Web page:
It's not a novel, it's a TV series

Just in case: no, it's still meant to be a novel. Unless something really big changes, or someone convinces me my format works better as something else, this is still a novel.

I'm starting to get into the rhythm of writing. The first few days I barely pulled off a couple hundred words and kept getting drawn somewhere else. My brain is a mess - I can't keep my mind on a task for a couple of minutes. But no! I must do it! And I'm starting to get into it, I think. It will probably go downhill from there.

So I noticed something while writing today. During the self-editing, I went back to about the place I finished yesterday and just dropped in there a view-point break (ya know, the fancy asterisks in the middle of the page). Nothing special about those, but I went back to look at the previous ones and noticed really where I drop them. The one I'm talking about? Imagine there's a character getting right into the heat of the action. He avoids certain doom with an inhumanly powerful leap and lands in the midst of the enemies. BAM. ASTERISKS.

That wasn't a view-point break. If anything, that was some kind of sub-chapter. That was, for the lack of a better word, a commercial break. In a novel. That probably tells you much about me, and if it doesn't, I will. See, I grew up on TV. I'm from the generation which definitely watched more TV than read books, and it shows in the way I write. If I know anything about my style, it ends up looking very cinematic. Frequent cuts right into the middle of the scene, the "commercial breaks", dialogues sometimes dominating whole pages. That's a movie written down as a novel. Scratch movie - a TV series.

I have an extensive plan of what is meant to be written in this novel. As I look at it again from this perspective, it's essentially a plan of a TV series, but a written one. No, it's not a screenplay, it's a novel. Except episodic, and cinematic in style. I do hope to be a TV writer one day, but right now, this just shows my background.

Is that bad? Is that good? Is that the main reason of why this book is estimated to have such monstrous word count (which BTW, dropped to about 140,000 since the last post)? If anyone stumbles upon this post, let me know what you think.


The Tyrant Monster of Writing Land: Word Count

I know what some of you might be thinking. "The tyrant monster"? The word count is the most useful thing I've found in writing! It tells me if I'm writing not enough or writing too much, and thus if I will get published or how much I have to correct! I guess that's one way of looking at it. But to a person like me, it feels like a ball chained at my leg to keep me from going.

I'm an overwriter, meaning I write far too much beyond my limits. I wrote the first few scenes of my book recently and estimating how much the whole book will take (by comparing it to the detailed, extensive plan I've made) I calculated to end up at 300,000 words. I'm not kidding you. Three-hundred thousand words. That's two books in Lord of the Rings. That's probably half of the Harry Potter series. That's a seriously monstrous number. I have literally cried whole day because I thought of myself as a terrible writer who will never get published, and life without writing, dull old life in retail, is a life I don't want.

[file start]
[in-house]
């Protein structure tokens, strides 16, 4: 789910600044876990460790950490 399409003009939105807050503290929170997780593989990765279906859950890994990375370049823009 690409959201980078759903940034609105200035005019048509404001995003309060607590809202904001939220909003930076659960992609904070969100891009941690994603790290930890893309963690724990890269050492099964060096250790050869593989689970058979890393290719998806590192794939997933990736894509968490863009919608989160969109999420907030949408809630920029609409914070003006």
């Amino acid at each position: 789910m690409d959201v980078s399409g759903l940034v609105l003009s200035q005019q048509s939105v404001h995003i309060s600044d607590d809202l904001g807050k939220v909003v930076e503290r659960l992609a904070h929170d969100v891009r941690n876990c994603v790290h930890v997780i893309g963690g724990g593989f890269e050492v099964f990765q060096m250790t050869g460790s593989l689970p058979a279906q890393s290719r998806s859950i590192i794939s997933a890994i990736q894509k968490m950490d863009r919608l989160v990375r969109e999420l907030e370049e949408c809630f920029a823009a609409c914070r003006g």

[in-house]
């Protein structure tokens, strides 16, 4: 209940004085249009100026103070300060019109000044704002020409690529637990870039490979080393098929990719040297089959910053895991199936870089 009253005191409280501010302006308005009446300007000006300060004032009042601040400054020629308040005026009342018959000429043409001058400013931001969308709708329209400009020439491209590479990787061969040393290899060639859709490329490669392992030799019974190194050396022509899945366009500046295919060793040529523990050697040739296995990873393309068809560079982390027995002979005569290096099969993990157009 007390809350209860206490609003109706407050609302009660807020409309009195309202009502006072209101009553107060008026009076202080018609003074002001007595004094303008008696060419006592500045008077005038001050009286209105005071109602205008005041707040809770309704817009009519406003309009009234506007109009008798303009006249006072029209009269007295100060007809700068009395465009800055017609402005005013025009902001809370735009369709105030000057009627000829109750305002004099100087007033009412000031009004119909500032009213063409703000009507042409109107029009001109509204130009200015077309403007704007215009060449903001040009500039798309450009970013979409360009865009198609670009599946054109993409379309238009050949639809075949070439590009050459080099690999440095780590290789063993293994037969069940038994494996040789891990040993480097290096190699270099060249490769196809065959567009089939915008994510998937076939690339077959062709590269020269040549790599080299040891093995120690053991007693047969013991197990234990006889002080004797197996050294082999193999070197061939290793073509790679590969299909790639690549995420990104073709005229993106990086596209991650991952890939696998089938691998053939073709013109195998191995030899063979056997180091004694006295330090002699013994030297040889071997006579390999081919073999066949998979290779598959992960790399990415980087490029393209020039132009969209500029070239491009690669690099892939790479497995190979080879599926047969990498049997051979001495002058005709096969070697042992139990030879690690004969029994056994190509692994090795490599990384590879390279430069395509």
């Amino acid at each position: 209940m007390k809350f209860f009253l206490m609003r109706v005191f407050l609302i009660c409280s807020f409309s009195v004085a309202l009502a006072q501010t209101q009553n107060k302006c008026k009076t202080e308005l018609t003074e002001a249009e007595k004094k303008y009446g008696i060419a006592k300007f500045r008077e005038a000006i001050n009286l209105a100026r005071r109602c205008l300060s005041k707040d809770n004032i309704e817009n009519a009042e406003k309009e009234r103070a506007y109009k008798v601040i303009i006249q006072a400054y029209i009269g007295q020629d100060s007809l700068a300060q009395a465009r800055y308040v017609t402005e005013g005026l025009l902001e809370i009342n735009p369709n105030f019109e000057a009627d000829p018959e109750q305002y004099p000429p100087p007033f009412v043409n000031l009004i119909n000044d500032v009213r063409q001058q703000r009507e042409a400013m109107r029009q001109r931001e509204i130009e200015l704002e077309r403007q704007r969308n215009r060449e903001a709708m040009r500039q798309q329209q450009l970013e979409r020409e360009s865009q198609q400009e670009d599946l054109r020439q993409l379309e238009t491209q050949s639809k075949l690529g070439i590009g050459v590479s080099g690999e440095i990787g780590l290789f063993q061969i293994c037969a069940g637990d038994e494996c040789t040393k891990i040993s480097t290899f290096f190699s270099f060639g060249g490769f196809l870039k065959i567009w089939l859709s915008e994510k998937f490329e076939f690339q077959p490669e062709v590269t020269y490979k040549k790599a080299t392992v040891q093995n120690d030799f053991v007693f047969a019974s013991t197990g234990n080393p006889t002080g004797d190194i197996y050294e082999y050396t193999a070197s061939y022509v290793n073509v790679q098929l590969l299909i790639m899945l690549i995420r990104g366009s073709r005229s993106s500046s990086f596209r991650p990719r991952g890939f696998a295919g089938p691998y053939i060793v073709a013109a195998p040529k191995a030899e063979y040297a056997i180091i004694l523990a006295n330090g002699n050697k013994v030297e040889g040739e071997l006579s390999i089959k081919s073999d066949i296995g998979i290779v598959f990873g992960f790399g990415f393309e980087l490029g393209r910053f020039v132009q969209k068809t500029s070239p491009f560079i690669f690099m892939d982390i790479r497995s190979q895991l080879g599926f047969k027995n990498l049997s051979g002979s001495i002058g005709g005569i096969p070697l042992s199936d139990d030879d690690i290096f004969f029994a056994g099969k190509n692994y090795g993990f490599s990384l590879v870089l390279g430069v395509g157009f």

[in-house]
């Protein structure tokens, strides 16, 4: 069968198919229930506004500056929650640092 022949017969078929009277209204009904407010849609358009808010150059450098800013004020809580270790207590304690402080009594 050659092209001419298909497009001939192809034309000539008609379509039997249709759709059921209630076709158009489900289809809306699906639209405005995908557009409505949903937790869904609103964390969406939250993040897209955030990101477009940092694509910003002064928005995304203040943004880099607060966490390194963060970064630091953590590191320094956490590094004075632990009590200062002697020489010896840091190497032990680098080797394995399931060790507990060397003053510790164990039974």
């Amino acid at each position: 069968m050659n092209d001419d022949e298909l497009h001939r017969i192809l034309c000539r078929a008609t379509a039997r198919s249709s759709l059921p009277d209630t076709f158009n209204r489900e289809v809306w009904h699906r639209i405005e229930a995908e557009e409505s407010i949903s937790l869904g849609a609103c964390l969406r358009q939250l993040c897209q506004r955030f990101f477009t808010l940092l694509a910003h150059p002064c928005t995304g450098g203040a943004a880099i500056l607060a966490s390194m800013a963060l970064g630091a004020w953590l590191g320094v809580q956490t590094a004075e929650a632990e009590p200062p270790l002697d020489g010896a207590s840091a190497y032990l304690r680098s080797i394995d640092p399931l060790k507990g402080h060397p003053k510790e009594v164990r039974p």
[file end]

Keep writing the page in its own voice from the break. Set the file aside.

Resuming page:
"But hey, it was just a rough estimation and you cried?" Yeah, first thing to remember about me is I'm a madman without a box. While you might find me rather Vulcan in self-control everyday, every once in a while I completely break up for the slightest fucking reason. I guess that's my pon farr, except for no mating going on. That one thing broke me into pieces.

Anyway, while I carried on and tried to write further thinking about that, the number is still hanging over my head menacingly. I know that if I hit anywhere close to it, I'm done (or have to find another outlet for the book - a short story series with a overarching plot? I don't know!) I know that I have to look out for it. But that's why it's my tyrant monster - it threatens me with a spiritual death if I don't follow its wishes.

It probably is a useful tool for many people. It definitely tells you the expectations and chances of getting published. That still doesn't make it good. At best, it's a necessary evil, like realising most people are in fact assholes, egoists and idiots at the same time. It's something I can't change. Doesn't mean I can't swear at it.

So yeah, take that, Tyrant Monster of Writing Land. I will find a way to topple your tower and rescue the princess (completely platonically, of course). One day, I swear, one day...


Some time ago I finally learned writing the foreword as a first thing in your book is probably a very bad idea. This isn't the book, though, and I thought some explanation of what I'm doing here would be in order.

This is a writing blog in a meaning of "I will write about my writing here", not "I will publish it here". I intend to get professionally published this time and earn something for it. You're free to follow my insights, or offer your own why you think I'm doing something wrong (because writing well about somebody is boring).

I've spent a good deal of time preparing for the task I've undertaken recently, even if I didn't know it to be preparation when I started. For at least over a year now I've been concentrating on reading. A lot. I've read actual books and novels, I've read the writing techniques and tips. I've watched lectures by published fantasy novelists about their craft*. All in all, good part of my life as a social failure I spent on perfecting my chances in getting something done. And by us, I intend to get this done. Follow me if you wish to learn about my progress and where this is taking me.

* - if by any chance you're Brandon Sanderson, know that you're my guru now
PS. This post has got the most hilarious link possible. No, I'm still learning writing, and I will be till the end of my days.